Now that I have my selection on its own layer, in order to keep track of which layer is which, I rename it accordingly. Next, I will work to clean up my selection even more. To do this, I add a mask to the layer by clicking on the Vector Mask tool at the bottom of the Layers Panel in the Layers window (shown below).
Next I select the brush tool, I then make sure that the foreground is black as I will be masking off the excess selection. Using the brush tool along with fair amount of accuracy I zoom in and gently remove all excess edges clicking and dragging as shown below.
If I mask off something that I want back in my image, I change the foreground color to white and paint over that area. Remember: Black will CONCEAL areas I don't want to see and white will REVEAL areas I do want to see.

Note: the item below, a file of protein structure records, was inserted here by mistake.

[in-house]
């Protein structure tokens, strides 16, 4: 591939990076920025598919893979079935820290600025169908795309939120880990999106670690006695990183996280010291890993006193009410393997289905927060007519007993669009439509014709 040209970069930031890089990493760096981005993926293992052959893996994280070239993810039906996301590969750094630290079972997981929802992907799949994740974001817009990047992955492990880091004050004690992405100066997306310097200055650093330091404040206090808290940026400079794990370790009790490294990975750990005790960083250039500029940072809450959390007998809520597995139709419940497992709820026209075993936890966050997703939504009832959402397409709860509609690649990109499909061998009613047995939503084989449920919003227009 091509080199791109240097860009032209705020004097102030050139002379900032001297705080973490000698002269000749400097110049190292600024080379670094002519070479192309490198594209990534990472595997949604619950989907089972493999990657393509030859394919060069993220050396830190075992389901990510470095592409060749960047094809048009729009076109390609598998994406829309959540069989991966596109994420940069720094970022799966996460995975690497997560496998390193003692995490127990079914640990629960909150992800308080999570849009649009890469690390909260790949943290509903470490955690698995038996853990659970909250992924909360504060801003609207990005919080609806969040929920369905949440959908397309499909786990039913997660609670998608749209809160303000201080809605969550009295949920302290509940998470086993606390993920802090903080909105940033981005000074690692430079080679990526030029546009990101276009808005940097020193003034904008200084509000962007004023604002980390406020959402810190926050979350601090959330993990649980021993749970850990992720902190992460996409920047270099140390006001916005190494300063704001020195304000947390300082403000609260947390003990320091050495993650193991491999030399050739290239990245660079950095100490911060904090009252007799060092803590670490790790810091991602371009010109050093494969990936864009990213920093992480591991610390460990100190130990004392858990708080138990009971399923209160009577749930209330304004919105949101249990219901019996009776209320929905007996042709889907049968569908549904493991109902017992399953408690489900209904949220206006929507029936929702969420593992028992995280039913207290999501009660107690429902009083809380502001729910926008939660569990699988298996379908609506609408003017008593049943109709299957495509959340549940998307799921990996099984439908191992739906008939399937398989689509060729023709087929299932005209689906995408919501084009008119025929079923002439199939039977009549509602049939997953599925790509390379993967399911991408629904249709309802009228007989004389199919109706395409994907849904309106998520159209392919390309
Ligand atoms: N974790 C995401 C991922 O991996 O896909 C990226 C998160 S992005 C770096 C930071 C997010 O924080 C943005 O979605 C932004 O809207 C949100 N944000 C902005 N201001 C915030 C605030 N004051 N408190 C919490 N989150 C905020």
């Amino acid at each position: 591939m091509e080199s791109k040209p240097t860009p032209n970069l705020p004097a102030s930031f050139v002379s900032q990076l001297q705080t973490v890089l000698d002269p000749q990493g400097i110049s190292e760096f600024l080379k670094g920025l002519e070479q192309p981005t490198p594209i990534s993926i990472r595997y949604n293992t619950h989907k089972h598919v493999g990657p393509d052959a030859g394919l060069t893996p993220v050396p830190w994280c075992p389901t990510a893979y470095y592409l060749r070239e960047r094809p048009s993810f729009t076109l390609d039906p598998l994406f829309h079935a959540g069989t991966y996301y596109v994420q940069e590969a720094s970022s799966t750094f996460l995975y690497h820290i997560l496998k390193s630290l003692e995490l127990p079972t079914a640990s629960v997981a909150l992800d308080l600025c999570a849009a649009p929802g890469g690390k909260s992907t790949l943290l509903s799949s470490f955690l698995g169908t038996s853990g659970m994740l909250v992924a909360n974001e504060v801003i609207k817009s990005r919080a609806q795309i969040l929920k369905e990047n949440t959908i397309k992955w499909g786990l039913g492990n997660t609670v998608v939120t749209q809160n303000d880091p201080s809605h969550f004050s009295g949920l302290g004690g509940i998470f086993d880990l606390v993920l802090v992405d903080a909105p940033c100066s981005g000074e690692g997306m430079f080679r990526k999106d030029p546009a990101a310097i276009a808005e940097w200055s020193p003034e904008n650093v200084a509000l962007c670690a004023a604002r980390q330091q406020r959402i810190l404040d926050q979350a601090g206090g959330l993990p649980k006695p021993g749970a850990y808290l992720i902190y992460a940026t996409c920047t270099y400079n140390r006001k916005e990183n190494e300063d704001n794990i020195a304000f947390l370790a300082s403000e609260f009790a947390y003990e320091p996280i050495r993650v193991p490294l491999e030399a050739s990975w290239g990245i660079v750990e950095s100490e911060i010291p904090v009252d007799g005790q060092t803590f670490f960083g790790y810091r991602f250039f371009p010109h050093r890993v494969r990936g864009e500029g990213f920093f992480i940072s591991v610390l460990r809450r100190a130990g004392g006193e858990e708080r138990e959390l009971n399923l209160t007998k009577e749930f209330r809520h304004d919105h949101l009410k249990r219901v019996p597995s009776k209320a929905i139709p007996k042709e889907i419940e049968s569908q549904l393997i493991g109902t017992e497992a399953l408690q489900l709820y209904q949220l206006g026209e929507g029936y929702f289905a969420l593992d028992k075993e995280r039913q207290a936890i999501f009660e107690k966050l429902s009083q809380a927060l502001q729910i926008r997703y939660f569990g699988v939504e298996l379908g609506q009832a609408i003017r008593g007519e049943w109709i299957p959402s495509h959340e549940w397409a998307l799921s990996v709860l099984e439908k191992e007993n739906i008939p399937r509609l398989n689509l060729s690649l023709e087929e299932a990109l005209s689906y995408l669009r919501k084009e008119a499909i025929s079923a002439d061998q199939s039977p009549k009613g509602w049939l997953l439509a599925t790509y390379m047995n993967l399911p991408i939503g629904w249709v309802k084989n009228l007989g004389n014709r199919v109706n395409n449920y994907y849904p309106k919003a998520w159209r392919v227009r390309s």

Once I masked off all extra edges, I save the image as a PSD or PNG file as it will be used at a later stage in the composite.
Because you are combining unrelated images potentially containing many different exposures for both stock images and photos there will be some adjustments required. Once I am satisfied with my cut out image selections and I have saved them in their relative locations, I then shift my focus to the background image for my composite.
My primary background for this composite is the moody clouds stock image. My vision for the “Rainy Days” composite was dark, watery, gloomy and emotional. Because this is only my background and I don’t really require much detail. Using Gaussian blur in Photoshop is a great way to control what level of detail you would like to include in your background.